While randomly reading a legal blog, I read a rather disturbing description of the process used to create the fat goose livers that are turned into foie gras, the goose liver pate that delights many people for reasons I don’t fully grasp. I used to think it was just barely tolerable, but not anymore. I don’t think I can stomach it anymore after reading this from the Rebecca Tushnet’s blog, in “Vegan alternative has standing against foie gras producer“:
ALDF alleged that Hudson Valley Foie Gras violated the Lanham Act … by marketing their foie gras as “the humane choice” without producing it humanely. At 3 months old, Hudson Valley’s ducklings are allegedly moved into special feeding barns, where they’re restrained by the neck 2-3 times per day to be force-fed. Corn mash is pumped directly into their stomachs, with amounts increasing slightly each day. After about a month of this, at a time just before force-feeding typically becomes fatal, the ducks are slaughtered, though some die from the force-feeding before that.
The alleged cruel and inhumane aspects were that (1) injuries and illness commonly result from the force-feeding, “including ruptured esophagi, bone fractures, inhalation of food into the lungs, and bacterial infection,” (2) the force-feeding enlarges ducks’ livers, resulting in hepatic lipidosis, which causes liver failure as well as seizures and nervous system impairment, and (3) the extremely swollen liver may lead to difficulty breathing, severe pain from the liver’s capsule stretching, and broken legs as a result of the excess body weight. Foie gras ducks are not given veterinary care and thus may suffer up to four weeks until they die or are slaughtered.
In 2004, California banned force-feeding birds for the purpose of producing an enlarged liver, and also banned the sale in California of any products resulting force-feeding, but the law only took effect in 2012. The delay was designed to allow California foie gras producers to find a humane way to produce the desired fatty liver, but no one was able to do so. Thus, there are no longer any foie gras producers in California. However, out-of-state foie gras producers may market and ship their products to California. Hudson Valley is the largest foie gras producer in the United States and markets its foie gras as “the humane choice.”
So someone is allegedly marketing a foie gras products as a “humane” product without eliminating the inhumane force feeding of immobilized birds. Very sad. Our era of mass produced animal products leads to many ugly, abusive situations with animals that increasingly point to the wisdom of eating meat sparingly.
Doctrine and Covenants 59 has a passage with good insight into the abundance that this planet offers and our stewardship in using the resources the Lord has created for our use:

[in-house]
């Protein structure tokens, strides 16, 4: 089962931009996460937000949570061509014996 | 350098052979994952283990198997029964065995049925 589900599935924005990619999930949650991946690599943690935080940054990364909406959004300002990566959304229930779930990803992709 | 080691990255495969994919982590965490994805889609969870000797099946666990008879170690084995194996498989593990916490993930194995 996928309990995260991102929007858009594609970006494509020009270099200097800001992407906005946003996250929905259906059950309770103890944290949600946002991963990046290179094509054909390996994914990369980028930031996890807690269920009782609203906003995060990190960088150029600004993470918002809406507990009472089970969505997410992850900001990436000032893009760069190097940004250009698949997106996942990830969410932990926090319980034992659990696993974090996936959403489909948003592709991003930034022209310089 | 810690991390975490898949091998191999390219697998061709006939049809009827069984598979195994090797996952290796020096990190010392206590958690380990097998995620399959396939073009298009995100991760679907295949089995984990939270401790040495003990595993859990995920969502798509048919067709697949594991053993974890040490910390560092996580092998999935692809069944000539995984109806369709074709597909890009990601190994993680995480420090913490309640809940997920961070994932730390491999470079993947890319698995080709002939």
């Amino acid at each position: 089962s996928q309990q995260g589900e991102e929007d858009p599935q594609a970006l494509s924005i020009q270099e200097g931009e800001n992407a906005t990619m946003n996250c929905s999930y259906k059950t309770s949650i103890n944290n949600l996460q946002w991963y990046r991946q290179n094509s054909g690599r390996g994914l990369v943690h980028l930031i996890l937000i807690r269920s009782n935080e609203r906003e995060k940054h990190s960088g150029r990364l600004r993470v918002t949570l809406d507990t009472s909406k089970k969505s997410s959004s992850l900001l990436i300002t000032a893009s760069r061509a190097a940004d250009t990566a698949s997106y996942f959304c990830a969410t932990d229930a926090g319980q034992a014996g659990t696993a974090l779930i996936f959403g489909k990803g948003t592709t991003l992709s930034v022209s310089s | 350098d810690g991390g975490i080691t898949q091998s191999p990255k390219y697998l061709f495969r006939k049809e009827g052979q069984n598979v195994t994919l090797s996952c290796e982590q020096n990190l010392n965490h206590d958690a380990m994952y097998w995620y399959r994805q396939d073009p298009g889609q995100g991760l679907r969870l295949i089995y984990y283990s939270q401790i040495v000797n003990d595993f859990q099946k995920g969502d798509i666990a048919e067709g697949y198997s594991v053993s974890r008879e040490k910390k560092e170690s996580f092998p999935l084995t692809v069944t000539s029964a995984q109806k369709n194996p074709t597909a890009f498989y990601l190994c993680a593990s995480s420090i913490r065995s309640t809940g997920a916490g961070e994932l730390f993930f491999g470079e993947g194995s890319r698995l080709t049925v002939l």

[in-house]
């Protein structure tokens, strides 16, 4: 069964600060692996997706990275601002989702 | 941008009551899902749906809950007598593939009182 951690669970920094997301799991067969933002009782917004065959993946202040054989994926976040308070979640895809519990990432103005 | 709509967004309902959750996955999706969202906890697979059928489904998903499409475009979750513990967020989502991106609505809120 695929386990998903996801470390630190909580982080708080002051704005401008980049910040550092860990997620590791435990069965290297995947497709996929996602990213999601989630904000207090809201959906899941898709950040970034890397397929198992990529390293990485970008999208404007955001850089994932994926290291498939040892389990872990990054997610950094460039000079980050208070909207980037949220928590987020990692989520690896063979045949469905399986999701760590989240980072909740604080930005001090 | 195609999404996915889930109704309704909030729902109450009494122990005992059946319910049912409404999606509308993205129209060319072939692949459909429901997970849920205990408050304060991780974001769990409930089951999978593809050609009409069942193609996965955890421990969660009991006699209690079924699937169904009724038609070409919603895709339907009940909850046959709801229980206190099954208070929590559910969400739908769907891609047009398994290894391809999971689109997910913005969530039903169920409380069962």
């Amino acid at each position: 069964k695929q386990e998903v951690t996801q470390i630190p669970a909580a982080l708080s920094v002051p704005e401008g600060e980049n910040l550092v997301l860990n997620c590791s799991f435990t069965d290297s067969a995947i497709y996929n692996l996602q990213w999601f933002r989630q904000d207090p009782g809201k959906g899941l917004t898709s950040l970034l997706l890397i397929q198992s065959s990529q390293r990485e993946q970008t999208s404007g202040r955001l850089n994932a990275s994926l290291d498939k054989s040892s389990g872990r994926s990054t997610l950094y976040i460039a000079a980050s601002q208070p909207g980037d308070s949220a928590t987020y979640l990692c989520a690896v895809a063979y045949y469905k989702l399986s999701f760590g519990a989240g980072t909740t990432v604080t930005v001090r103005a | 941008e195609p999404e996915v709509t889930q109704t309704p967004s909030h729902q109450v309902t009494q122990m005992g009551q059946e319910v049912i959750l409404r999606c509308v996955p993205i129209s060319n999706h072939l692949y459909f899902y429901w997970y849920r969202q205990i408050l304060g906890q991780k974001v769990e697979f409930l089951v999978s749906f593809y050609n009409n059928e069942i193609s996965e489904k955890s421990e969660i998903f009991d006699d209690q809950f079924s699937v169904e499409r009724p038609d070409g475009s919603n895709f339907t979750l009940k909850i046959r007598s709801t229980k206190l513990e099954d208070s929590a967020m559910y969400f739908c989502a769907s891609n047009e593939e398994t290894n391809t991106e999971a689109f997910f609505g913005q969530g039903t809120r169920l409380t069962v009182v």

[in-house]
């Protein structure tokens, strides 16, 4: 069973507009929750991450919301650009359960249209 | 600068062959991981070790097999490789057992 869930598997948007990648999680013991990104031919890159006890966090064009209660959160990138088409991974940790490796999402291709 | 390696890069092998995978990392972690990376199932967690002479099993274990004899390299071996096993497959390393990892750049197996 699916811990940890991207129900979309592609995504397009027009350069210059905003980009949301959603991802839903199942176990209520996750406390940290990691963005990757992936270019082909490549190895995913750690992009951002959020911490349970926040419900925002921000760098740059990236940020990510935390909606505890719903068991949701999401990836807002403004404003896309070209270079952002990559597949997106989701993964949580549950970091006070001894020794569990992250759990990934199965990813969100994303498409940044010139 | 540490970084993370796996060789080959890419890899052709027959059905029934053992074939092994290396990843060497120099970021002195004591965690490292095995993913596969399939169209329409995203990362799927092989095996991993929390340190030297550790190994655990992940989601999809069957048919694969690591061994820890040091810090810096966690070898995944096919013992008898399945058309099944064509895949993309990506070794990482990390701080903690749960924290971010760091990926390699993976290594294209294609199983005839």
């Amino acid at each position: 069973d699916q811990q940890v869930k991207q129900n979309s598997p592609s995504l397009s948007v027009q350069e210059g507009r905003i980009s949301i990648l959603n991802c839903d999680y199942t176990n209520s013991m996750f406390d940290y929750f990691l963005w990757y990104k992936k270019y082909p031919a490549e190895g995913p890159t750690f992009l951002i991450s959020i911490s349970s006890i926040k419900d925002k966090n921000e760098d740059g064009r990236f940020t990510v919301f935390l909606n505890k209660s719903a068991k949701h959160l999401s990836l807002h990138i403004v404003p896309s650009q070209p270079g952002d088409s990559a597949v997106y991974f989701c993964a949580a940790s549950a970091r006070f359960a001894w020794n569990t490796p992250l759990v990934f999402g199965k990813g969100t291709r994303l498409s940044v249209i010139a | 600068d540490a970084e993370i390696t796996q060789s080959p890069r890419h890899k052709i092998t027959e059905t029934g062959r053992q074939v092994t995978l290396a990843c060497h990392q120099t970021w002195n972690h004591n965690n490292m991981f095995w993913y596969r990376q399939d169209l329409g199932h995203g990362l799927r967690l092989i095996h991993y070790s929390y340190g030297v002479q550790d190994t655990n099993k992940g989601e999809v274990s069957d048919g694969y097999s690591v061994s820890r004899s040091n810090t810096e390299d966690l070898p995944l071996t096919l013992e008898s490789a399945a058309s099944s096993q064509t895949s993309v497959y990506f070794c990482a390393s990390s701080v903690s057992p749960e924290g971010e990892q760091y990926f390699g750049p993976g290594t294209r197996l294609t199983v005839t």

16 Verily I say, that inasmuch as ye do this, the fulness of the earth is yours, the beasts of the field and the fowls of the air, and that which climbeth upon the trees and walketh upon the earth;
17 Yea, and the herb, and the good things which come of the earth, whether for food or for raiment, or for houses, or for barns, or for orchards, or for gardens, or for vineyards;
18 Yea, all things which come of the earth, in the season thereof, are made for the benefit and the use of man, both to please the eye and to gladden the heart;
19 Yea, for food and for raiment, for taste and for smell, to strengthen the body and to enliven the soul.
20 And it pleaseth God that he hath given all these things unto man; for unto this end were they made to be used, with judgment, not to excess, neither by extortion.
It’s not enough to recognize that the Lord created many things that we may use for food, clothing, and enjoyment. With receiving those blessings comes a requirement to use these things responsibly, with judgment, and not with excess or extortion. What is extortion in this context? The word is related to torsion and torque, with a root meaning of twisting, as in twisting the arm of person to force them to do something they don’t want to do. Hugh Nibley in “Work We Must, But the Lunch is Free” applied the word to the sound business practice of extracting every last bit of value from the resources one has access to:
In passing through any field or vineyard in Israel, anyone was free to take what he needed if he was hungry (as the Lord and the apostles did; Mark 2:23); if the owner denied him that, he was breaking the law; if the person took more than he needed for lunch, then he was breaking the law–it was still manna (Deuteronomy 23:24–25). When gathering harvest, said the law, never go back to make sure that you have taken all the olives, grapes, or grain of your farm to the barn or to the press. That may be sound business practice, but the Lord forbids it. Some of it must always be left for those who might need it. From the wine and olive presses we get the word “extortion,” meaning to squeeze out the last drop, another way to make a margin of profit–putting the squeeze on, wringing out the last drop. The Latter–day Saints, like the ancient Israelites, are to accept God’s gifts gratefully and not “by extortion” (D&C 59:20).
Force-feediing of an animal to the point of death to create an unnaturally fatty liver sounds like a good example of extortion being applied to the bounties of Planet Earth.
Mormanity readers don’t strike me as the elite folks who eat a lot of foie gras. But I bet many of us have plenty of chicken. There’s another disturbing story of how birds are raised and harvested by mass producers in depressing, even brutal circumstances. Do any of you have experiences in successfully finding sources of poultry where the birds were treated relatively humanely? I know, this is a difficult thing for consumers, but your insights will be appreciated.